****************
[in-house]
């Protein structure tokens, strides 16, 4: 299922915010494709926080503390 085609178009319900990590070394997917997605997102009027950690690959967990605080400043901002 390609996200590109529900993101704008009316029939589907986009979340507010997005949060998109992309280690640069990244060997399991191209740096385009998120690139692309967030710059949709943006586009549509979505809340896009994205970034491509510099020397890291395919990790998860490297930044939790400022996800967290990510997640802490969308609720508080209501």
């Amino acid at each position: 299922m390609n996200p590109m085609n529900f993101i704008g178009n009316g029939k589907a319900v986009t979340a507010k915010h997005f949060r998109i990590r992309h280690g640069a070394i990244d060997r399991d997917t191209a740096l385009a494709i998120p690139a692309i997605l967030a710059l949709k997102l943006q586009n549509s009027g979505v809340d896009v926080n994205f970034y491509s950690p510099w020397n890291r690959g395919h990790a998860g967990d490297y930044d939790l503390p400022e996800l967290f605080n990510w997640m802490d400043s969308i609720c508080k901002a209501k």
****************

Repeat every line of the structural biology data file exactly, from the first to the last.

[in-house]
């Protein structure tokens, strides 16, 4: 299922915010494709926080503390 085609178009319900990590070394997917997605997102009027950690690959967990605080400043901002 390609996200590109529900993101704008009316029939589907986009979340507010997005949060998109992309280690640069990244060997399991191209740096385009998120690139692309967030710059949709943006586009549509979505809340896009994205970034491509510099020397890291395919990790998860490297930044939790400022996800967290990510997640802490969308609720508080209501």
């Amino acid at each position: 299922m390609n996200p590109m085609n529900f993101i704008g178009n009316g029939k589907a319900v986009t979340a507010k915010h997005f949060r998109i990590r992309h280690g640069a070394i990244d060997r399991d997917t191209a740096l385009a494709i998120p690139a692309i997605l967030a710059l949709k997102l943006q586009n549509s009027g979505v809340d896009v926080n994205f970034y491509s950690p510099w020397n890291r690959g395919h990790a998860g967990d490297y930044d939790l503390p400022e996800l967290f605080n990510w997640m802490d400043s969308i609720c508080k901002a209501k």